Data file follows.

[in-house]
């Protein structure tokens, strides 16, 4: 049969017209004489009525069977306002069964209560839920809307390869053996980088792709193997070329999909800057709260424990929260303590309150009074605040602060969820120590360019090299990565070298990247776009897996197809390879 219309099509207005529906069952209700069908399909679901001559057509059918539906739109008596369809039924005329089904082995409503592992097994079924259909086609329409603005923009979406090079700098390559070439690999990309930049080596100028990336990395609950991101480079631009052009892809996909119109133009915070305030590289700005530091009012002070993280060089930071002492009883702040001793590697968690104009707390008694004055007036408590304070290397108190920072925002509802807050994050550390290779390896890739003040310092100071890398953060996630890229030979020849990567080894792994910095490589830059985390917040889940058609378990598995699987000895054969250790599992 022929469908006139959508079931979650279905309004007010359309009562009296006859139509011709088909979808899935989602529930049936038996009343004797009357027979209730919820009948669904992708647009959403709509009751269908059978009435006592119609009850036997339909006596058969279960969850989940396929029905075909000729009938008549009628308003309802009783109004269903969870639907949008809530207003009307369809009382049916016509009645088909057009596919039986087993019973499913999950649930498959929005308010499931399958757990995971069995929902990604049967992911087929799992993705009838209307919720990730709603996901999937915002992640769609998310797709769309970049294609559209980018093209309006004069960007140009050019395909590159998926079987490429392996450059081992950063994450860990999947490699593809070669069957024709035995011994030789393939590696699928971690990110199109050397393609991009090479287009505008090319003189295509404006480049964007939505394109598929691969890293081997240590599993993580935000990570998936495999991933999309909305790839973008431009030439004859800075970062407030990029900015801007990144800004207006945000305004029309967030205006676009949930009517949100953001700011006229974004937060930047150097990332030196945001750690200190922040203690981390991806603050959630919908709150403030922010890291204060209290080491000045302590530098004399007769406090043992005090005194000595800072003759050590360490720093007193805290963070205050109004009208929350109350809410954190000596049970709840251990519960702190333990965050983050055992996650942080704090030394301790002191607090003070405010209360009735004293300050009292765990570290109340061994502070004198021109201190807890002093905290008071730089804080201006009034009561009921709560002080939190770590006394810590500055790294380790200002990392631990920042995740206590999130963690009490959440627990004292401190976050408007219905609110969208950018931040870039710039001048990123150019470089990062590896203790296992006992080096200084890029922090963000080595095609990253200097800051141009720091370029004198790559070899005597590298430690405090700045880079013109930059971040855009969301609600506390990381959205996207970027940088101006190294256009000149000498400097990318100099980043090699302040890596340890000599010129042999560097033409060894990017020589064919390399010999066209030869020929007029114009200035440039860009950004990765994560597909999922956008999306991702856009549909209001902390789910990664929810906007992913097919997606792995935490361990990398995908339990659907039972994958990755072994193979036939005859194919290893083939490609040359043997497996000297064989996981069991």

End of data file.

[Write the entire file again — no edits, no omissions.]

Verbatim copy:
[in-house]
């Protein structure tokens, strides 16, 4: 049969017209004489009525069977306002069964209560839920809307390869053996980088792709193997070329999909800057709260424990929260303590309150009074605040602060969820120590360019090299990565070298990247776009897996197809390879 219309099509207005529906069952209700069908399909679901001559057509059918539906739109008596369809039924005329089904082995409503592992097994079924259909086609329409603005923009979406090079700098390559070439690999990309930049080596100028990336990395609950991101480079631009052009892809996909119109133009915070305030590289700005530091009012002070993280060089930071002492009883702040001793590697968690104009707390008694004055007036408590304070290397108190920072925002509802807050994050550390290779390896890739003040310092100071890398953060996630890229030979020849990567080894792994910095490589830059985390917040889940058609378990598995699987000895054969250790599992 022929469908006139959508079931979650279905309004007010359309009562009296006859139509011709088909979808899935989602529930049936038996009343004797009357027979209730919820009948669904992708647009959403709509009751269908059978009435006592119609009850036997339909006596058969279960969850989940396929029905075909000729009938008549009628308003309802009783109004269903969870639907949008809530207003009307369809009382049916016509009645088909057009596919039986087993019973499913999950649930498959929005308010499931399958757990995971069995929902990604049967992911087929799992993705009838209307919720990730709603996901999937915002992640769609998310797709769309970049294609559209980018093209309006004069960007140009050019395909590159998926079987490429392996450059081992950063994450860990999947490699593809070669069957024709035995011994030789393939590696699928971690990110199109050397393609991009090479287009505008090319003189295509404006480049964007939505394109598929691969890293081997240590599993993580935000990570998936495999991933999309909305790839973008431009030439004859800075970062407030990029900015801007990144800004207006945000305004029309967030205006676009949930009517949100953001700011006229974004937060930047150097990332030196945001750690200190922040203690981390991806603050959630919908709150403030922010890291204060209290080491000045302590530098004399007769406090043992005090005194000595800072003759050590360490720093007193805290963070205050109004009208929350109350809410954190000596049970709840251990519960702190333990965050983050055992996650942080704090030394301790002191607090003070405010209360009735004293300050009292765990570290109340061994502070004198021109201190807890002093905290008071730089804080201006009034009561009921709560002080939190770590006394810590500055790294380790200002990392631990920042995740206590999130963690009490959440627990004292401190976050408007219905609110969208950018931040870039710039001048990123150019470089990062590896203790296992006992080096200084890029922090963000080595095609990253200097800051141009720091370029004198790559070899005597590298430690405090700045880079013109930059971040855009969301609600506390990381959205996207970027940088101006190294256009000149000498400097990318100099980043090699302040890596340890000599010129042999560097033409060894990017020589064919390399010999066209030869020929007029114009200035440039860009950004990765994560597909999922956008999306991702856009549909209001902390789910990664929810906007992913097919997606792995935490361990990398995908339990659907039972994958990755072994193979036939005859194919290893083939490609040359043997497996000297064989996981069991």